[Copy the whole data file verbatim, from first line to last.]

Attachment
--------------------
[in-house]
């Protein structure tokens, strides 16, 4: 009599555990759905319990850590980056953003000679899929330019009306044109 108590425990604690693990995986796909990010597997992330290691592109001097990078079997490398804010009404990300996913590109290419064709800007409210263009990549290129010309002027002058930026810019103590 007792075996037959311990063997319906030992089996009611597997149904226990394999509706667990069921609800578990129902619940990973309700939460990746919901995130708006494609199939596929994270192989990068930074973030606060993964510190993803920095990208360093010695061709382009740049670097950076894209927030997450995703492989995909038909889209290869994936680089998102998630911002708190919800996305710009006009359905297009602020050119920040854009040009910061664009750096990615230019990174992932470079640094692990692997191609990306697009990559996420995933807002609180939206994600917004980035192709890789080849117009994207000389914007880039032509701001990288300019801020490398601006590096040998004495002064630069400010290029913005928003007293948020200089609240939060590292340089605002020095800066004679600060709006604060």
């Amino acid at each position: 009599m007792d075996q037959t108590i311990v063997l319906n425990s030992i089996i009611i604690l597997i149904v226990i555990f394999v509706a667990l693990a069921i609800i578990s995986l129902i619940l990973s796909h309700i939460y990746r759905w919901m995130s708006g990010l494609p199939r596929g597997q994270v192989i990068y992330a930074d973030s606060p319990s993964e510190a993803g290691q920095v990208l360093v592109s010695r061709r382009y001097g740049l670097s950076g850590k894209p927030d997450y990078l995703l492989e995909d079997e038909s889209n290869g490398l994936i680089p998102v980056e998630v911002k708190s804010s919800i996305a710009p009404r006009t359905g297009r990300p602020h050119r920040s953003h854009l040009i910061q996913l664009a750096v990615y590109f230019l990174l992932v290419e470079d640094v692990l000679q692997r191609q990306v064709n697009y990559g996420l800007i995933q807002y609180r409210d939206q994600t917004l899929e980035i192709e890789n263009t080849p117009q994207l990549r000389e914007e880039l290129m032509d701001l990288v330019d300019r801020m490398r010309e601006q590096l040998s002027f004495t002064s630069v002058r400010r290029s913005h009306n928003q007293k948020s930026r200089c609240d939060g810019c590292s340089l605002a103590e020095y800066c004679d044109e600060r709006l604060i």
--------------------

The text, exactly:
[in-house]
């Protein structure tokens, strides 16, 4: 009599555990759905319990850590980056953003000679899929330019009306044109 108590425990604690693990995986796909990010597997992330290691592109001097990078079997490398804010009404990300996913590109290419064709800007409210263009990549290129010309002027002058930026810019103590 007792075996037959311990063997319906030992089996009611597997149904226990394999509706667990069921609800578990129902619940990973309700939460990746919901995130708006494609199939596929994270192989990068930074973030606060993964510190993803920095990208360093010695061709382009740049670097950076894209927030997450995703492989995909038909889209290869994936680089998102998630911002708190919800996305710009006009359905297009602020050119920040854009040009910061664009750096990615230019990174992932470079640094692990692997191609990306697009990559996420995933807002609180939206994600917004980035192709890789080849117009994207000389914007880039032509701001990288300019801020490398601006590096040998004495002064630069400010290029913005928003007293948020200089609240939060590292340089605002020095800066004679600060709006604060």
């Amino acid at each position: 009599m007792d075996q037959t108590i311990v063997l319906n425990s030992i089996i009611i604690l597997i149904v226990i555990f394999v509706a667990l693990a069921i609800i578990s995986l129902i619940l990973s796909h309700i939460y990746r759905w919901m995130s708006g990010l494609p199939r596929g597997q994270v192989i990068y992330a930074d973030s606060p319990s993964e510190a993803g290691q920095v990208l360093v592109s010695r061709r382009y001097g740049l670097s950076g850590k894209p927030d997450y990078l995703l492989e995909d079997e038909s889209n290869g490398l994936i680089p998102v980056e998630v911002k708190s804010s919800i996305a710009p009404r006009t359905g297009r990300p602020h050119r920040s953003h854009l040009i910061q996913l664009a750096v990615y590109f230019l990174l992932v290419e470079d640094v692990l000679q692997r191609q990306v064709n697009y990559g996420l800007i995933q807002y609180r409210d939206q994600t917004l899929e980035i192709e890789n263009t080849p117009q994207l990549r000389e914007e880039l290129m032509d701001l990288v330019d300019r801020m490398r010309e601006q590096l040998s002027f004495t002064s630069v002058r400010r290029s913005h009306n928003q007293k948020s930026r200089c609240d939060g810019c590292s340089l605002a103590e020095y800066c004679d044109e600060r709006l604060i």